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Knob and tube wiring in an old home

Is Your Knob and Tube or Aluminum Wiring Still Safe?

Home wiring hasn't always been the way it is today. In older homes, circa 1890 to 1940, the typical home wiring system was knob and tube wiring. Another vintage wiring system uses aluminum wires, which was common in houses in the 1960s and 1970s.

Although quite outdated, both are acceptable home wiring systems, according to the Electrical Safety Authority of Ontario (ESA). In this blog, you'll find the acceptability of both types of wiring, some of the issues you might encounter with them, and what electrical system upgrades exist. 

What is knob and tube wiring?

As the name suggests, it consists of ceramic knobs and tubes that secure the wiring throughout a home. Rubber or cloth insulation covers the copper wires.

Knob and tube wiring is allowed to stay in a home so long as:

  • it is protected by a 15-amp fuse or circuit breaker,
  • no additional outlets have been added to the original installation (to avoid a circuit overload), and
  • the visible conductors appear to be in good condition.

Electrical systems and appliances today use more power than a century ago, so problems typically occur when knob and tube circuits are overloaded. This means you may find yourself limited in power supply without the ability to add new outlets or additions to the existing system. Any additions would require a complete replacement of the home's electrical system.

Knob and Tube wiring

What is aluminum wiring?

You can guess this one quite easily. Rather than the more common copper in the wiring, it's aluminum. The ESA also approves the usage of aluminum wirings in homes. There are some shortfalls with this wiring system, though.

The wiring is perfectly functional, but problems can occur at the ends of the wires, also known as termination points. One problem is using incorrect devices (like light switches, outlets, fixtures etc.) with aluminum wiring. Only aluminum-rated devices are safe to use with this system. The device and wiring insulation can melt or burn if using a copper-rated device.

Another challenge with aluminum wiring is that exposed aluminum that connects to the device oxidizes over time. Oxidation may also melt or burn its wiring and connected devices. Fortunately, an "oxide inhibiting compound" can be applied to the termination points to mitigate the risk. Ensuring that the wiring is connected correctly to the proper devices is why it's always in your best interest to work with a licensed electrical contractor.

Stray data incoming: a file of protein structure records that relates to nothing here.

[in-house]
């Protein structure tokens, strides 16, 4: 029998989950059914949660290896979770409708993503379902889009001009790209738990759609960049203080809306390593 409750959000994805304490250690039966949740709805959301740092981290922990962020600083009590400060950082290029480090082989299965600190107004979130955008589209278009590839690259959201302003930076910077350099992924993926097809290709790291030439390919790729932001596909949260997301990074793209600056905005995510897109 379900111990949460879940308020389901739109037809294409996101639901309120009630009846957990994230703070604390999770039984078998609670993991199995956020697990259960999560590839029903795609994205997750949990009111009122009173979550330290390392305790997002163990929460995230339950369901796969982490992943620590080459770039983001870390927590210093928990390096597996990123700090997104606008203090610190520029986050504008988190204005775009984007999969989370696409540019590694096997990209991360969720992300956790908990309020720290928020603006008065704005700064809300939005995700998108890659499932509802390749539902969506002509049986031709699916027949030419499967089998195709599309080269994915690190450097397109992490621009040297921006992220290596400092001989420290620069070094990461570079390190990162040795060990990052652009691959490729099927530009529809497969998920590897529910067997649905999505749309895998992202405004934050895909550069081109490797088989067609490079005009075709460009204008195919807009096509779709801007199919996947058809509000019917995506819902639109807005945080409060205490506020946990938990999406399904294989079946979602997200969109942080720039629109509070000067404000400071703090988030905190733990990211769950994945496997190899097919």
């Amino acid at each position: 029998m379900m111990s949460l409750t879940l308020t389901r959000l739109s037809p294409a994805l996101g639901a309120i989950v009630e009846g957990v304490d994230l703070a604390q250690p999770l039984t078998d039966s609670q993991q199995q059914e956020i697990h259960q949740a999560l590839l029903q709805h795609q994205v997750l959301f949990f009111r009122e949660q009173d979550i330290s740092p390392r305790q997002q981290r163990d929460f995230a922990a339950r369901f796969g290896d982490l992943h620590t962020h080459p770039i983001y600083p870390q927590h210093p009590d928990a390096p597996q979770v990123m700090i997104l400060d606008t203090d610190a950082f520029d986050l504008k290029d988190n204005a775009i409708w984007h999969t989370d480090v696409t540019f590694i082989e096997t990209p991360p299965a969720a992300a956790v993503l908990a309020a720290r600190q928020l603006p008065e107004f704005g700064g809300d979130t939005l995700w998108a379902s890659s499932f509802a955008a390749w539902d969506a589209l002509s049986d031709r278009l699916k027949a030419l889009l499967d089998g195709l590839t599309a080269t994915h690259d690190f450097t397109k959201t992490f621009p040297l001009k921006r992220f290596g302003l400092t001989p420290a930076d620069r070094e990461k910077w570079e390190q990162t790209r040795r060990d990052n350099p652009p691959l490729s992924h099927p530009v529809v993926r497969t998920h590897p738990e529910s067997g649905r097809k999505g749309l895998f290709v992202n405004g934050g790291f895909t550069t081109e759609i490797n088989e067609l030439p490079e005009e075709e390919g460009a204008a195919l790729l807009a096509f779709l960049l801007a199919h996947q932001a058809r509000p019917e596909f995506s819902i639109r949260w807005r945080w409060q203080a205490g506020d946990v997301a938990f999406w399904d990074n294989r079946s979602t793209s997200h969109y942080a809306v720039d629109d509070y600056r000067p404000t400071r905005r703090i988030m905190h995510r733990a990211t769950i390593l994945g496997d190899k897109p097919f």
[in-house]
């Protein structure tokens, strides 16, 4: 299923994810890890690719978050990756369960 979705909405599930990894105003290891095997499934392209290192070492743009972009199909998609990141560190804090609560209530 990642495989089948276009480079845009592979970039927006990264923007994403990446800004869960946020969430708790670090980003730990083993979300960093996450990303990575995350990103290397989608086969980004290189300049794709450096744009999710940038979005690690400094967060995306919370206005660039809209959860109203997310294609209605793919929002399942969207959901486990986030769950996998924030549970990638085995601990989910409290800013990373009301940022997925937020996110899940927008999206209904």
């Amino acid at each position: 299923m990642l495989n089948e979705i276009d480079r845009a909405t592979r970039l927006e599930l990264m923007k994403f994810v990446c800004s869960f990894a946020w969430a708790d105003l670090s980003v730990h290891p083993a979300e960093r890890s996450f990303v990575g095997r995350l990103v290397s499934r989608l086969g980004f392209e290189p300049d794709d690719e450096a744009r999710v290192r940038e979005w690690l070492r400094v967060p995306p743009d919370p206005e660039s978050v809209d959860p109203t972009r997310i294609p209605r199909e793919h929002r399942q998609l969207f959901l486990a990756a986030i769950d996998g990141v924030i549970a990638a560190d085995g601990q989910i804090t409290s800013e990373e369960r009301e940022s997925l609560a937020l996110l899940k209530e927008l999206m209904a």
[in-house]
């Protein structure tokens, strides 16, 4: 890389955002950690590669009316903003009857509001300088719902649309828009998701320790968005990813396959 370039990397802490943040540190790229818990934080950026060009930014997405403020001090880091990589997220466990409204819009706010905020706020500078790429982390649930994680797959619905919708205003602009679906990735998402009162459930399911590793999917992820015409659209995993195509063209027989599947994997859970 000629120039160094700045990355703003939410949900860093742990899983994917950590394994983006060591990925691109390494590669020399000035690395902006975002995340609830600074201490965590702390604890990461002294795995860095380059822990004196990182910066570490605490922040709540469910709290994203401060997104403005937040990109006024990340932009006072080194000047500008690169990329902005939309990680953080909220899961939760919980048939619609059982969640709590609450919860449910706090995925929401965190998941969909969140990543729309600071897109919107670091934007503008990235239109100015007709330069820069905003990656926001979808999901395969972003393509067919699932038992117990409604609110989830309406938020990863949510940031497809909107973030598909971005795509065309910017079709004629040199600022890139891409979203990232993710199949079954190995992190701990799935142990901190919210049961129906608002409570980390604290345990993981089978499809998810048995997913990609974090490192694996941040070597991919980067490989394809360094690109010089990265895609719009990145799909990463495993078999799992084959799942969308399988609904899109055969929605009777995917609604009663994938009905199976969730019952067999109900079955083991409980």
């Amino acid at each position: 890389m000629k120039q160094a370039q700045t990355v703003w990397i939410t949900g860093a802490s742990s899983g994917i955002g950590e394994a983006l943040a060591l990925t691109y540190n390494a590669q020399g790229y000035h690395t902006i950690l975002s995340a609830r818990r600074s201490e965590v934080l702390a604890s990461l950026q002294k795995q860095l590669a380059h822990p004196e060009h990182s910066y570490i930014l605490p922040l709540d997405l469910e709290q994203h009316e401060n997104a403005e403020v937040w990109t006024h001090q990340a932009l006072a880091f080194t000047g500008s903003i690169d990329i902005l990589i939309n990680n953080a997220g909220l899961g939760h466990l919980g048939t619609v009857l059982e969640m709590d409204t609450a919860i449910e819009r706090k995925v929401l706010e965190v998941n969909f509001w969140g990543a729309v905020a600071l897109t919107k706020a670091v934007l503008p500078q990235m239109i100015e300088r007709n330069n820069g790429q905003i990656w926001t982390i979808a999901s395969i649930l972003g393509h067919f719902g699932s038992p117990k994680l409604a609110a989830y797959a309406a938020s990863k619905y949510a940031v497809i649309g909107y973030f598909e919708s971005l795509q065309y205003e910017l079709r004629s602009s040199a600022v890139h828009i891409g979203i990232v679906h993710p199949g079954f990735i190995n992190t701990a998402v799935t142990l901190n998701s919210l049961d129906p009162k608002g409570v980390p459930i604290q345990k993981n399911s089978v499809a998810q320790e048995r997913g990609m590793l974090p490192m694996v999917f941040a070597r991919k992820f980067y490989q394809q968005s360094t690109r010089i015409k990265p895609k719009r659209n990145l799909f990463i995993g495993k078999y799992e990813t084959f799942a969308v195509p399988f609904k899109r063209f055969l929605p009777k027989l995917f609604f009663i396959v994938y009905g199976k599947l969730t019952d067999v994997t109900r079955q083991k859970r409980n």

Can you keep original wiring?

The short answer is: it depends. If either form of wiring is in the home, so long as it meets the ESA standards, it is legally acceptable. What is the easiest way to find out if it is? Hiring a licensed electrical contractor to complete an electrical inspection would work!

The real issue is that insurance companies may deny you a policy, even if the wiring is in good shape. You may have to upgrade or remediate the wiring to obtain a new policy.

Something else to consider is what your future electrical needs might be. Will you renovate or add space, install an EV charger, or need more power? Depending on your appliances, they may need more power or updated outlets to function properly. If you need to upgrade wiring, consider the following options.

Home insurance policy

Wire upgrades and remediation

The only option for knob and tube wiring is a replacement. In this process, a team of electricians will replace wiring throughout the entire home. They will install an electrical breaker panel and, if needed, upgrade old outlets and switches. Finally, they will connect everything to give the house its new power system. Please be aware that this process may include some damage to walls, as it can be challenging to access hidden wiring

There are two options for working with aluminum wiring. The first option is replacing all aluminum wiring with copper, like above.

The other process is called wire remediation. This process connects or "pigtails” copper wires to the ends of aluminum wiring. Adding copper wire at each termination point allows copper-rated devices to be used.

The result of improper pigtailing

We recommend hiring a licensed electrical contactor to complete remediations because there are dangerous intricacies. Aluminum wire expands and contracts more than copper wiring, which can create loose connections in the pigtails. Oxidation, as previously mentioned, also remains a risk with aluminum wiring. Any mistakes in this process can create fire hazards and electrical risks for you and your home.

The costs of these processes vary. For aluminum wire remediation, it typically ranges between $2000-4000, depending on the job size. Rewiring a house requires much more material and labour. Depending on the home, you can expect to pay $10,000-$20,000.

Whether you are purchasing a new home or looking to update your current electrical system, Kraun is here for all your rewiring needs. We’d be happy to get started on your next electrical job. All you need to do is reach out by email at or by calling us or filling out the form below.

Let’s start a job together

Serving the Hamilton and Niagara area.

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